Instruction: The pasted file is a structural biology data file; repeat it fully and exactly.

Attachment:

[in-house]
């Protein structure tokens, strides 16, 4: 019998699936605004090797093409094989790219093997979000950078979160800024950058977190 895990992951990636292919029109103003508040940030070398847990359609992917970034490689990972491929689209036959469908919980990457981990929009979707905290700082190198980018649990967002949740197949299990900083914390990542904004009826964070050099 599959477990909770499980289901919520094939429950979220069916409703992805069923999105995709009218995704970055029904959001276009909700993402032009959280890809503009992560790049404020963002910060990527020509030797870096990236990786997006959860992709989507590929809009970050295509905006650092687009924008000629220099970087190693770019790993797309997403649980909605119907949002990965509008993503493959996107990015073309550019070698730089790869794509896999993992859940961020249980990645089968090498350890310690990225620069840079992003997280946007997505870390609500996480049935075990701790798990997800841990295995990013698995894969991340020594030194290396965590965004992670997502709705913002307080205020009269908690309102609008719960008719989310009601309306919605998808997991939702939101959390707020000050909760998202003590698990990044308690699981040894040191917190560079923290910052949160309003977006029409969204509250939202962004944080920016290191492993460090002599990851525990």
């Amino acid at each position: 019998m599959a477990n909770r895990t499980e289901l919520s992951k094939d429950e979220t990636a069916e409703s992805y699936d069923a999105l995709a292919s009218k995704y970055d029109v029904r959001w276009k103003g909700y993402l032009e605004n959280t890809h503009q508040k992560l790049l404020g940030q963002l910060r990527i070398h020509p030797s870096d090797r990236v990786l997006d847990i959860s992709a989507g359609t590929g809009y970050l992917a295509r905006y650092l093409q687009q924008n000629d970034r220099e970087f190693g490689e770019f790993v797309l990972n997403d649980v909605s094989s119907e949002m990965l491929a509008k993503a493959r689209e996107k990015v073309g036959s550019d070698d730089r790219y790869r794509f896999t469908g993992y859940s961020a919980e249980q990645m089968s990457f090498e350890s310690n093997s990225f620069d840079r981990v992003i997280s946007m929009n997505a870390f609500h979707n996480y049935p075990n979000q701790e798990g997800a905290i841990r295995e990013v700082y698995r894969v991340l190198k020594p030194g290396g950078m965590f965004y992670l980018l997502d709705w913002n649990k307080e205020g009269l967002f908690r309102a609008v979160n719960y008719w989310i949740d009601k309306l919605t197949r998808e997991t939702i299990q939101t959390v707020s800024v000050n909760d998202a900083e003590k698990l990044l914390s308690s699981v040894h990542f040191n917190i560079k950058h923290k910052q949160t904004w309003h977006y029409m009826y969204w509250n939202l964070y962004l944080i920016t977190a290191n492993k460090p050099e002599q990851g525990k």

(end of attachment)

[in-house]
């Protein structure tokens, strides 16, 4: 019998699936605004090797093409094989790219093997979000950078979160800024950058977190 895990992951990636292919029109103003508040940030070398847990359609992917970034490689990972491929689209036959469908919980990457981990929009979707905290700082190198980018649990967002949740197949299990900083914390990542904004009826964070050099 599959477990909770499980289901919520094939429950979220069916409703992805069923999105995709009218995704970055029904959001276009909700993402032009959280890809503009992560790049404020963002910060990527020509030797870096990236990786997006959860992709989507590929809009970050295509905006650092687009924008000629220099970087190693770019790993797309997403649980909605119907949002990965509008993503493959996107990015073309550019070698730089790869794509896999993992859940961020249980990645089968090498350890310690990225620069840079992003997280946007997505870390609500996480049935075990701790798990997800841990295995990013698995894969991340020594030194290396965590965004992670997502709705913002307080205020009269908690309102609008719960008719989310009601309306919605998808997991939702939101959390707020000050909760998202003590698990990044308690699981040894040191917190560079923290910052949160309003977006029409969204509250939202962004944080920016290191492993460090002599990851525990």
């Amino acid at each position: 019998m599959a477990n909770r895990t499980e289901l919520s992951k094939d429950e979220t990636a069916e409703s992805y699936d069923a999105l995709a292919s009218k995704y970055d029109v029904r959001w276009k103003g909700y993402l032009e605004n959280t890809h503009q508040k992560l790049l404020g940030q963002l910060r990527i070398h020509p030797s870096d090797r990236v990786l997006d847990i959860s992709a989507g359609t590929g809009y970050l992917a295509r905006y650092l093409q687009q924008n000629d970034r220099e970087f190693g490689e770019f790993v797309l990972n997403d649980v909605s094989s119907e949002m990965l491929a509008k993503a493959r689209e996107k990015v073309g036959s550019d070698d730089r790219y790869r794509f896999t469908g993992y859940s961020a919980e249980q990645m089968s990457f090498e350890s310690n093997s990225f620069d840079r981990v992003i997280s946007m929009n997505a870390f609500h979707n996480y049935p075990n979000q701790e798990g997800a905290i841990r295995e990013v700082y698995r894969v991340l190198k020594p030194g290396g950078m965590f965004y992670l980018l997502d709705w913002n649990k307080e205020g009269l967002f908690r309102a609008v979160n719960y008719w989310i949740d009601k309306l919605t197949r998808e997991t939702i299990q939101t959390v707020s800024v000050n909760d998202a900083e003590k698990l990044l914390s308690s699981v040894h990542f040191n917190i560079k950058h923290k910052q949160t904004w309003h977006y029409m009826y969204w509250n939202l964070y962004l944080i920016t977190a290191n492993k460090p050099e002599q990851g525990k």